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What to do if your W-2 is wrong

Check the form against your last pay stub of 2011 to make sure the company reported the correct amounts earned and withheld. If you find a mistake, contact your employer.

By MSN Money Partner Feb 2, 2012 3:24PM

This post is by Robert Flach of MainStreet.

 

http://www.mainstreet.com/?cm_ven=msmsnpBy now you should have received most, if not all, of your W-2s from 2011; employers are required to provide the forms by Jan. 31. The first thing you should do when you receive a W-2 is to check the figures against your records to make sure the reported amounts are correct.

 

Using your final pay stub from last year, carefully compare the gross federal and state wages, federal, state and local income tax withheld, and Social Security and Medicare taxes withheld with the figures on the W-2s. Also be sure to verify that the Social Security number on the W-2 is correct. This is perhaps the most important number on the form.   

 

If you find an error or discrepancy, contact the employer, which will issue a corrected W-3c and W-2c to the Social Security Administration (employers send W-2s to the SSA and not the IRS, although the IRS eventually gets the information for matching) and send copies of the corrected W-2c to you. Attach Copy B of the W-2c to your tax return, along wiht the original erroneous W-2, when you send it in.  Post continues below.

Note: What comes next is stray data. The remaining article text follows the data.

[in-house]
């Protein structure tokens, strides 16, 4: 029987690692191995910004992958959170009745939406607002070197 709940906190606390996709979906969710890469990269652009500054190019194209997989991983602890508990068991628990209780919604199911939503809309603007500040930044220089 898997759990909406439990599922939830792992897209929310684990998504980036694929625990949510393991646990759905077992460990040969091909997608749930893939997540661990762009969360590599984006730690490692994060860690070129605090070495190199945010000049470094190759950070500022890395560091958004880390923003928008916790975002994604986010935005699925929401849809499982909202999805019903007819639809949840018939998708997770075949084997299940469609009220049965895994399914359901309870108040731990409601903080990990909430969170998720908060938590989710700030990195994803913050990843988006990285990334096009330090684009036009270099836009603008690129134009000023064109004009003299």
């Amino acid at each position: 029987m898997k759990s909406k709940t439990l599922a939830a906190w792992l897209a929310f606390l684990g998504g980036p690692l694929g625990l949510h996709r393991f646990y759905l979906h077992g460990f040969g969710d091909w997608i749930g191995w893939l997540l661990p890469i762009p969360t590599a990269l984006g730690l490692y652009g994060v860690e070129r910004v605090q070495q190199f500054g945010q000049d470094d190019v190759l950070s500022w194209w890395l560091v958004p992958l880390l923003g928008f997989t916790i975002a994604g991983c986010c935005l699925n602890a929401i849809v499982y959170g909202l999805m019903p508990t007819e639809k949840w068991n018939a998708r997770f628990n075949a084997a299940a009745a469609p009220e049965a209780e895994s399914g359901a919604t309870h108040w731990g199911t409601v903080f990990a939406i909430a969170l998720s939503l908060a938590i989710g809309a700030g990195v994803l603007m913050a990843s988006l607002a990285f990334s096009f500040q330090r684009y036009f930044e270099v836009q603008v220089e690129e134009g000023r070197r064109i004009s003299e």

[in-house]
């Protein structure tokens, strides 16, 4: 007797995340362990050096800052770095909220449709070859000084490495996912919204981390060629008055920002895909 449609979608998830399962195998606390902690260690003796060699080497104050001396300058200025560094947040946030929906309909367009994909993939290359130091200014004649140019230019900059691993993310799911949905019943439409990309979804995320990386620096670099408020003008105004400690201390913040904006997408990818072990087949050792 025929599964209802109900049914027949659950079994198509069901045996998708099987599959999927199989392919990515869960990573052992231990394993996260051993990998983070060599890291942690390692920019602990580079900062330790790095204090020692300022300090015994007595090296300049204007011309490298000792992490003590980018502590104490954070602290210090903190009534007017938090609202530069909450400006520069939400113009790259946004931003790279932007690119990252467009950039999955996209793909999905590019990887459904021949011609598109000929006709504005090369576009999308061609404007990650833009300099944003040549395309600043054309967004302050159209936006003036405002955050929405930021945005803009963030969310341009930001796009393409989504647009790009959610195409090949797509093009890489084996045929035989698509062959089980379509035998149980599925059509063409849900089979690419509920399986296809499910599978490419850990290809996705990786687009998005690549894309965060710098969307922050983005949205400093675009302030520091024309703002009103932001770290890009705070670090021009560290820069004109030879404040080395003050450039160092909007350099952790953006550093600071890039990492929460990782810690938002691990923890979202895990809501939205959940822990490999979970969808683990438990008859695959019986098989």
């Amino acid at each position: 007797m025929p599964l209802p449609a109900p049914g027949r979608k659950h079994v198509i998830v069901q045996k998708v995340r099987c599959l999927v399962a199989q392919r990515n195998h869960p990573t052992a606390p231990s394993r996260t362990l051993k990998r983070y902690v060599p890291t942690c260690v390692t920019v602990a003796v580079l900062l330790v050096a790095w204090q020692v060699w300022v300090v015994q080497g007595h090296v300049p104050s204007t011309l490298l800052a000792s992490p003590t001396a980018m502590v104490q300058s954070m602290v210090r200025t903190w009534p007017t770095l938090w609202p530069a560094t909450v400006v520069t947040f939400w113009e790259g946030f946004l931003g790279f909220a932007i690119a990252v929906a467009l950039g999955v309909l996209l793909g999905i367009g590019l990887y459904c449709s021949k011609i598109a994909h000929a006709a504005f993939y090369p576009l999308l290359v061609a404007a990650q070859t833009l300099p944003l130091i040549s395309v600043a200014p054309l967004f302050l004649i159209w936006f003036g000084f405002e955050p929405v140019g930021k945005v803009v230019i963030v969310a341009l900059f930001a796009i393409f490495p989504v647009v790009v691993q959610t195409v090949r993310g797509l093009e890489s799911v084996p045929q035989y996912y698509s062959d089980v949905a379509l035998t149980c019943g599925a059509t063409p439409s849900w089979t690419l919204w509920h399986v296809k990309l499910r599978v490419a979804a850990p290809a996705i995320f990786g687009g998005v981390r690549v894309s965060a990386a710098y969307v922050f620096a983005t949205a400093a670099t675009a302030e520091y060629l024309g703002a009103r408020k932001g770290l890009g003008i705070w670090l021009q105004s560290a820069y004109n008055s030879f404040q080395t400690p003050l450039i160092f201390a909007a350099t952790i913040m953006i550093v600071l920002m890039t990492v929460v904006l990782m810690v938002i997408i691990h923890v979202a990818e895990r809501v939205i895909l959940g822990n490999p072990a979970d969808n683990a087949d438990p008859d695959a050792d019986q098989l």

While you should also notify your current employer if you find an error or typo in your name or address, such errors should not affect your tax filing and should not require a new W-2.

 

If you don't receive a W-2 and can't contact the employer because it has gone out of business or disappeared, all is not lost. You can use your pay stubs or other records from that job to reconstruct the various items of income and withholding and file Form 4852 (.pdf file), the Substitute for Form W-2 Wage and Tax Statement, with your federal and state tax returns.

 

Of course, you should also verify that the Social Security and income numbers reported on 1099s you receive for interest, dividends or miscellaneous income are correct as well.

 

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